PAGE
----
CAPSTONE FOR DRAMA MAJORS DRAMA 4393 FALL, 2009
M/W 2:30 – 3:45, RTT 303
Professsor: Steve Gilliam firstname.lastname@example.org or email@example.com/
Home/Studio (210) 494-7373
Office: RTT Rm. 118, 999 - 8587, Office Hours: TR, 2:00 – 5:00 or by appointment
Some year for the economy and the arts, eh? Fortunately, we know there will be a rebound, and that the arts will and must thrive. Broadly speaking, this is what your senior capstone is about … what can I do with a drama degree and life beyond Trinity.
I maintain that drama is one of the best liberal arts degrees a person might receive. The overall experience should benefit individuals by helping to develop public communications skills necessary for a host of professions: teachers, lawyers, politicians, ministers, and business administrators, to name a few. Theatre demands that students learn how to manage resources and organize work forces to complete tasks within specific timeframes. Theatre students appreciate marketing, mass media and public relations as part of opening a show. Students learn that there are problem-solving processes necessary to create a performance role or a production design. Students learn the importance of discipline, commitment and practice.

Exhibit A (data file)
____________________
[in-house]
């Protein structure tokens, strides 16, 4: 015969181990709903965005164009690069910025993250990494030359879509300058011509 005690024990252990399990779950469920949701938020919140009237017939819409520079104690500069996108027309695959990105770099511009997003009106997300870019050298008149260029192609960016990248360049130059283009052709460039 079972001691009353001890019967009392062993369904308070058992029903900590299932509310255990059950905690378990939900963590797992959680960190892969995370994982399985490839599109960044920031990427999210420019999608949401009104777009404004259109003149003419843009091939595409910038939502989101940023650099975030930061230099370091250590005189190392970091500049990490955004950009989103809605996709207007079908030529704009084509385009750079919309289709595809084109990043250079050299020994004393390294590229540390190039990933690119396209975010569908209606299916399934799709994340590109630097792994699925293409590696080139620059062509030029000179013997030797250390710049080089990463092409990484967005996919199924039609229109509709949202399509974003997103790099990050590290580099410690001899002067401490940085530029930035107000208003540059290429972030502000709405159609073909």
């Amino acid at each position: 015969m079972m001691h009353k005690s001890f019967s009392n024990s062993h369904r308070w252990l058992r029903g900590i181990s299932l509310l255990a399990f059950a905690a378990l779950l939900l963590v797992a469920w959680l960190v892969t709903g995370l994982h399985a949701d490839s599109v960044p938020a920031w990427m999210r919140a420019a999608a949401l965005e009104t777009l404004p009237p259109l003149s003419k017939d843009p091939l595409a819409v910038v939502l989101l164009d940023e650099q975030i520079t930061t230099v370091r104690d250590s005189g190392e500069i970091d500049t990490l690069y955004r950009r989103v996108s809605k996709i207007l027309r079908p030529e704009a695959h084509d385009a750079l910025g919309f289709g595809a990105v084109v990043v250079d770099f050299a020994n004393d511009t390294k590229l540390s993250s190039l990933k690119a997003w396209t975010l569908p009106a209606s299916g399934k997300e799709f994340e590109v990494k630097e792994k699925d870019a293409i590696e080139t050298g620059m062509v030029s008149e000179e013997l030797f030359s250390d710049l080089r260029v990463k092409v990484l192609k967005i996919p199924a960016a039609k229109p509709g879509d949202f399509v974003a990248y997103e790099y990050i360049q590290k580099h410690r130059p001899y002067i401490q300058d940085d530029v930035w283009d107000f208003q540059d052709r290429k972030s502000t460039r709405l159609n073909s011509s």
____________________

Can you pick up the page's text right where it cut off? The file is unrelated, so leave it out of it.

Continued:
The lively art of theatre encourages active, engaged, upside-down thinking and leadership skills that corporations and businesses need. In fact, a recent article in the NY Times suggested that the MFA (Master of Fine Arts) degree would eventually replace the MBA (Master of Business Arts) degree as businesses seek creative individuals to innovate for the future.
Theatre demands hands-on work often lost in today’s internet society. In the process, we get dirty. But in taking things apart, we discover solutions, take risks and ultimately deliver a studied objective.